Bach’s Well-Tempered Keyboard

A gateway to the past, and to the future

For about six years, Lorenzo Gatto and I waded our through the complete Beethoven violin–piano sonatas. I recommend that kind of journey. To commit to a body of genius work, to systematically work it through, watch yourself change under its spell while have a tremendous amount of fun – it’s the quintessential humanist experience.

All of this called for more. But what exactly? Pandemic lockdowns decided: it’s Bach.

In March 2020, attempting to put some structure to an empty agenda, I opened the first book of the Well-Tempered Keyboard and started learning page one. Then page two. As of December 2021, I’m nearing the end of Book II – about 300 pages of exuberant counterpoint later.

Bach has been a constant presence in my musical life. But no earlier work compared to this long haul meditation. 

The WTK’s legacy is among Bach’s most paradoxical ones. We tend to think of it as the starting point of modern music, but to Bach, it was the logical consequence of the musical languages of the past – the ones he studied, assimilated and renewed from the inside.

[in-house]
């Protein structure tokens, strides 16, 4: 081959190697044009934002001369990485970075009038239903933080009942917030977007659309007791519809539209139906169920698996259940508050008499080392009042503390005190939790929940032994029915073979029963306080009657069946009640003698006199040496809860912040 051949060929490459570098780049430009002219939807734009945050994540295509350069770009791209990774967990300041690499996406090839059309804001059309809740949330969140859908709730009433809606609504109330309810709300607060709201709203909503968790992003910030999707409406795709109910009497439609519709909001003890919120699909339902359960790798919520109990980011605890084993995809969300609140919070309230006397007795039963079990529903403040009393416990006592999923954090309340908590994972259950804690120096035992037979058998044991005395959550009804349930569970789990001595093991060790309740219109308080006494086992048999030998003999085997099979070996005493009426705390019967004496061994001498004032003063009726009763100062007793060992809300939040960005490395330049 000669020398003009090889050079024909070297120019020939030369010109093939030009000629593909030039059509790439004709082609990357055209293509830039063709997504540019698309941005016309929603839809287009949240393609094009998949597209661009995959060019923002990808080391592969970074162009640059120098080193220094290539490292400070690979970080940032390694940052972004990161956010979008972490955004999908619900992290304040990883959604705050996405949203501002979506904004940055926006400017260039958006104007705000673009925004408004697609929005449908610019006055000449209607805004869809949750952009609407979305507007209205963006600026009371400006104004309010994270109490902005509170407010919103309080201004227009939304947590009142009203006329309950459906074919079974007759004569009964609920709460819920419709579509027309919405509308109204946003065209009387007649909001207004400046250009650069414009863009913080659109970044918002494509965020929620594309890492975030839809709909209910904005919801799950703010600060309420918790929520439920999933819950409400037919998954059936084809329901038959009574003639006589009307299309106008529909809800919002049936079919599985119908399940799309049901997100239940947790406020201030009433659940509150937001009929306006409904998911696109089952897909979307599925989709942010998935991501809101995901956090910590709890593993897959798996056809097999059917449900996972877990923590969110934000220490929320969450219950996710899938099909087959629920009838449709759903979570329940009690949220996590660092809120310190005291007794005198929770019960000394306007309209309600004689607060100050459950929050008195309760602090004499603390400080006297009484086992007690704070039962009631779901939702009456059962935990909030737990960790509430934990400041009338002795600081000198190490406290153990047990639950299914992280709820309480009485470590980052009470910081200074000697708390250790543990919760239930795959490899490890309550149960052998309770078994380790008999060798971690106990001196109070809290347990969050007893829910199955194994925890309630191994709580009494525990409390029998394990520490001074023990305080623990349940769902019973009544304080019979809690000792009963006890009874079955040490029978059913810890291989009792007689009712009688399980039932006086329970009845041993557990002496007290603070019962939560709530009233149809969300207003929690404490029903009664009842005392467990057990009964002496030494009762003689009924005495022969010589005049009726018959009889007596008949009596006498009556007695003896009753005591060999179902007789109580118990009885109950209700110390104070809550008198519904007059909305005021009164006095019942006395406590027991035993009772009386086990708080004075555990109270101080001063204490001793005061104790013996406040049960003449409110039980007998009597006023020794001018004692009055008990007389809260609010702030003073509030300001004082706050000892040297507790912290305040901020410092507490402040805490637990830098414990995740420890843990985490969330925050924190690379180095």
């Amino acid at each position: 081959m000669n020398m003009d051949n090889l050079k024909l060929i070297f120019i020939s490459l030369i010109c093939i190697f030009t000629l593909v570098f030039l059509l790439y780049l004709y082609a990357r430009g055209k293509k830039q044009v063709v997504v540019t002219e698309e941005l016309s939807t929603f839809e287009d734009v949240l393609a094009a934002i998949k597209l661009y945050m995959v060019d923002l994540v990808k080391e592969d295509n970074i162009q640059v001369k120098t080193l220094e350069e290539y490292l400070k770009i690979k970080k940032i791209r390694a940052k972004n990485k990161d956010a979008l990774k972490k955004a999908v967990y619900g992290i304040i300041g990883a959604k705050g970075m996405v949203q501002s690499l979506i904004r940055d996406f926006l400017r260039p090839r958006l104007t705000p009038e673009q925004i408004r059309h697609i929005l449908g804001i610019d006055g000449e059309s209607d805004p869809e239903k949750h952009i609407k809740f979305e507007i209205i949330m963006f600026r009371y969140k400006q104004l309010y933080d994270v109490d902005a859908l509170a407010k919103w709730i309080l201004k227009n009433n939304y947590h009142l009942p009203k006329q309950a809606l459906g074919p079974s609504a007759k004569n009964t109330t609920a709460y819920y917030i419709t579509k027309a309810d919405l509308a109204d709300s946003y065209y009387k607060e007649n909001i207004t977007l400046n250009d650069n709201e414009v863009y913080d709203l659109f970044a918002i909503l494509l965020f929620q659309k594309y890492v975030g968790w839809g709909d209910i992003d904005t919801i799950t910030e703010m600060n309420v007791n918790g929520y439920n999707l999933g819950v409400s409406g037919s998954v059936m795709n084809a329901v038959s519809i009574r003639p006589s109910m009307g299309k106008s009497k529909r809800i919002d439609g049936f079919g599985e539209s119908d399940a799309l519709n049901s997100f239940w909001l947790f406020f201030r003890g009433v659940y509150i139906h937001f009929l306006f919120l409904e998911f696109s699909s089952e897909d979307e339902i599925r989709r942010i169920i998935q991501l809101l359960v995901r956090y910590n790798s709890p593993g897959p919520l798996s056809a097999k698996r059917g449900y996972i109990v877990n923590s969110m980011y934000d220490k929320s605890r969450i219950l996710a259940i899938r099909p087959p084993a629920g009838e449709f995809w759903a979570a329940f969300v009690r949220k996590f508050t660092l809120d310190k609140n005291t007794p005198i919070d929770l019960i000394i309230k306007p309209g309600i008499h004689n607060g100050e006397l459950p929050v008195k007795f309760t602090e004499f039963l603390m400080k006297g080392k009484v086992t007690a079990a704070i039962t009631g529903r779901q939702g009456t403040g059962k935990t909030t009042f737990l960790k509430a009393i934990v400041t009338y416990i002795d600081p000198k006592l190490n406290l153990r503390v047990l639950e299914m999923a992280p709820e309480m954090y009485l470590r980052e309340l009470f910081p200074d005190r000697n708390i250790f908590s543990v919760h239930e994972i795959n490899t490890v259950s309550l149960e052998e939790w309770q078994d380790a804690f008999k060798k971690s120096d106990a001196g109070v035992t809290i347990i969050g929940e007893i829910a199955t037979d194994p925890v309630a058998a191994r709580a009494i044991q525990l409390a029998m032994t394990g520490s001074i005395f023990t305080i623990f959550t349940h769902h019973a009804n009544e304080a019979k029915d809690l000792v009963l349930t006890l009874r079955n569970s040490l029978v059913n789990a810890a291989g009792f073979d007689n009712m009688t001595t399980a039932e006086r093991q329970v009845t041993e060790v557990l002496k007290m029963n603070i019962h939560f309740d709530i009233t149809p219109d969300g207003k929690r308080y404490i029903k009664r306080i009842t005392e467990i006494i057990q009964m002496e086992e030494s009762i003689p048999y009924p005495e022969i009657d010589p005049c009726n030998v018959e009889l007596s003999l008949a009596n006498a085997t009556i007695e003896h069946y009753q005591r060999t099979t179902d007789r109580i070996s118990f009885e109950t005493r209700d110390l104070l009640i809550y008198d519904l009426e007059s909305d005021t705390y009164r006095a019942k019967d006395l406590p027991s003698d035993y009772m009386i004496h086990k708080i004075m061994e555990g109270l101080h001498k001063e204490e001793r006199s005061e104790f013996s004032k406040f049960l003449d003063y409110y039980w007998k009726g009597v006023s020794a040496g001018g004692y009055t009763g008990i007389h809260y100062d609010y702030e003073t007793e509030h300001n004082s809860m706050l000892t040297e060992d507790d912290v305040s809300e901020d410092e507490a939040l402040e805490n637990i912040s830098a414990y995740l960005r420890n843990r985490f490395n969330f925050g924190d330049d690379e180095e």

As an intellectual and musical achievement it’s in a league of its own, and in the absence of anything truly similar or equivalent, it seems to live in its own ivory tower. And yet historically, few works have been as fertile as the 48 Preludes & Fugues. Every composer from Mozart to Ligeti has admiringly turned to it for advice, and if Bach’s spirit hovers over most of Western music, it’s arguably thanks to his Well-Tempered Keyboard.

‘In Bach, Libeer plays with rare fluency and plenitude, and a truly magnificent singing line. One can instantly hear the kind the kind of open sound that comes from a genuinely accomplished technique. Elegance and distinction are at the core of this wonderfully balanced reading.’

— Diapason on Bach–Bartók *****

In short: the WTK is a gateway. Its roots plunge deeply into the three hundred previous years. Its branches reach out well into the 20th and 21st century. This endlessly fascinating position will fuel the core of my concert and recording activity for the next couple of seasons. Although I hope to play many chemically pure versions of both books, I’ll also set up programs where I confront them to composers that drew on their concepts and innovations. I’ll team up with choirs all over the world, imagining programs that put Bach’s keyboard polyphony in a dialogue with vocal music from the Renaissance to today. There seems no limit to the possibilities.

Without the pandemic, I wouldn’t have thought of steering my boat into this direction. I had other plans. But it’s just another way of doing what I’ve tried to do up to now: to shed a light on the past that makes us understand it in a deeper, ever more meaningful way.